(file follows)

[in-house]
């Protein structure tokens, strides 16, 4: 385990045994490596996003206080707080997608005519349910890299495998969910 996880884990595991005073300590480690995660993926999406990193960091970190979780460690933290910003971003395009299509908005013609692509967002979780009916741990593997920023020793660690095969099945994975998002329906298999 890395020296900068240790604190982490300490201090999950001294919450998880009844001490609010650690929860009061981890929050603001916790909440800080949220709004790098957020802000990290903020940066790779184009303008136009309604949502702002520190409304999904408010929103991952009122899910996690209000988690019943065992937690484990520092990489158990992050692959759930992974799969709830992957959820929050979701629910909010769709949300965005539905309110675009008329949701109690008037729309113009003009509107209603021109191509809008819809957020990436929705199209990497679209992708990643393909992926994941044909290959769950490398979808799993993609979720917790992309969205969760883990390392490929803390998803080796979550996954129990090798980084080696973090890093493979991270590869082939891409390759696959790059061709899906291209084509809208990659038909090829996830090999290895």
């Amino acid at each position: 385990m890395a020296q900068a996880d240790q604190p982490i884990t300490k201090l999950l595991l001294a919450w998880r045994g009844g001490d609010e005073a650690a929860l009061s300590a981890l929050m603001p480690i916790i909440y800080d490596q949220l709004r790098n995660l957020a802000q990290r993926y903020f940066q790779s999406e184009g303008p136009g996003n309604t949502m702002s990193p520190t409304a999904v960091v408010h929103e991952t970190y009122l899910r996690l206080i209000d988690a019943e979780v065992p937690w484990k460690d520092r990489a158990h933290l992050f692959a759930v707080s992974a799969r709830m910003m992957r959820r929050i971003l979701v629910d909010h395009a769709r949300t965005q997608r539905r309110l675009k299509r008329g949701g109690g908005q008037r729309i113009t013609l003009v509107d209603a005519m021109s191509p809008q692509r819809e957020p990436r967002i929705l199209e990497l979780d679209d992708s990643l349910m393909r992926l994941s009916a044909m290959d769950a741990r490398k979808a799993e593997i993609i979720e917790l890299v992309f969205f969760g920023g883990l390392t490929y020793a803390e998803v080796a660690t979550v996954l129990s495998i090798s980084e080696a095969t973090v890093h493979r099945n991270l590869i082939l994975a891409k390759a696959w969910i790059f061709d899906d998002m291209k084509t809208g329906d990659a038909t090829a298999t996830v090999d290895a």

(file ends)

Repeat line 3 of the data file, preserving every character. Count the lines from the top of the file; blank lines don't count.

């Amino acid at each position: 385990m890395a020296q900068a996880d240790q604190p982490i884990t300490k201090l999950l595991l001294a919450w998880r045994g009844g001490d609010e005073a650690a929860l009061s300590a981890l929050m603001p480690i916790i909440y800080d490596q949220l709004r790098n995660l957020a802000q990290r993926y903020f940066q790779s999406e184009g303008p136009g996003n309604t949502m702002s990193p520190t409304a999904v960091v408010h929103e991952t970190y009122l899910r996690l206080i209000d988690a019943e979780v065992p937690w484990k460690d520092r990489a158990h933290l992050f692959a759930v707080s992974a799969r709830m910003m992957r959820r929050i971003l979701v629910d909010h395009a769709r949300t965005q997608r539905r309110l675009k299509r008329g949701g109690g908005q008037r729309i113009t013609l003009v509107d209603a005519m021109s191509p809008q692509r819809e957020p990436r967002i929705l199209e990497l979780d679209d992708s990643l349910m393909r992926l994941s009916a044909m290959d769950a741990r490398k979808a799993e593997i993609i979720e917790l890299v992309f969205f969760g920023g883990l390392t490929y020793a803390e998803v080796a660690t979550v996954l129990s495998i090798s980084e080696a095969t973090v890093h493979r099945n991270l590869i082939l994975a891409k390759a696959w969910i790059f061709d899906d998002m291209k084509t809208g329906d990659a038909t090829a298999t996830v090999d290895a």